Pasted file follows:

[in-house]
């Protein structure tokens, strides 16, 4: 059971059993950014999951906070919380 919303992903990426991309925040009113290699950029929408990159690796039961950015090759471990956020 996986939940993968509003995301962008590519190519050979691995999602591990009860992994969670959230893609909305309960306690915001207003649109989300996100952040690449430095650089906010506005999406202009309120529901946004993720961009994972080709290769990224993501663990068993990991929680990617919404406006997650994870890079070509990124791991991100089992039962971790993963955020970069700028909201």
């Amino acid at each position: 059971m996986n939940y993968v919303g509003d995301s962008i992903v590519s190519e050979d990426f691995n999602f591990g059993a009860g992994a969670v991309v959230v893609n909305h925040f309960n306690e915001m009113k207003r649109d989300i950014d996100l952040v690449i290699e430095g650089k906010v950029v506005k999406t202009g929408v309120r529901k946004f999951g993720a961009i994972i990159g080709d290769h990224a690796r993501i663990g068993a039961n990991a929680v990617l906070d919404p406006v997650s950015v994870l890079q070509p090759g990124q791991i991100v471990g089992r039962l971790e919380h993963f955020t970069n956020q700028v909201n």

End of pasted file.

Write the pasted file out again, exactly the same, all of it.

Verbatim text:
[in-house]
């Protein structure tokens, strides 16, 4: 059971059993950014999951906070919380 919303992903990426991309925040009113290699950029929408990159690796039961950015090759471990956020 996986939940993968509003995301962008590519190519050979691995999602591990009860992994969670959230893609909305309960306690915001207003649109989300996100952040690449430095650089906010506005999406202009309120529901946004993720961009994972080709290769990224993501663990068993990991929680990617919404406006997650994870890079070509990124791991991100089992039962971790993963955020970069700028909201």
């Amino acid at each position: 059971m996986n939940y993968v919303g509003d995301s962008i992903v590519s190519e050979d990426f691995n999602f591990g059993a009860g992994a969670v991309v959230v893609n909305h925040f309960n306690e915001m009113k207003r649109d989300i950014d996100l952040v690449i290699e430095g650089k906010v950029v506005k999406t202009g929408v309120r529901k946004f999951g993720a961009i994972i990159g080709d290769h990224a690796r993501i663990g068993a039961n990991a929680v990617l906070d919404p406006v997650s950015v994870l890079q070509p090759g990124q791991i991100v471990g089992r039962l971790e919380h993963f955020t970069n956020q700028v909201n």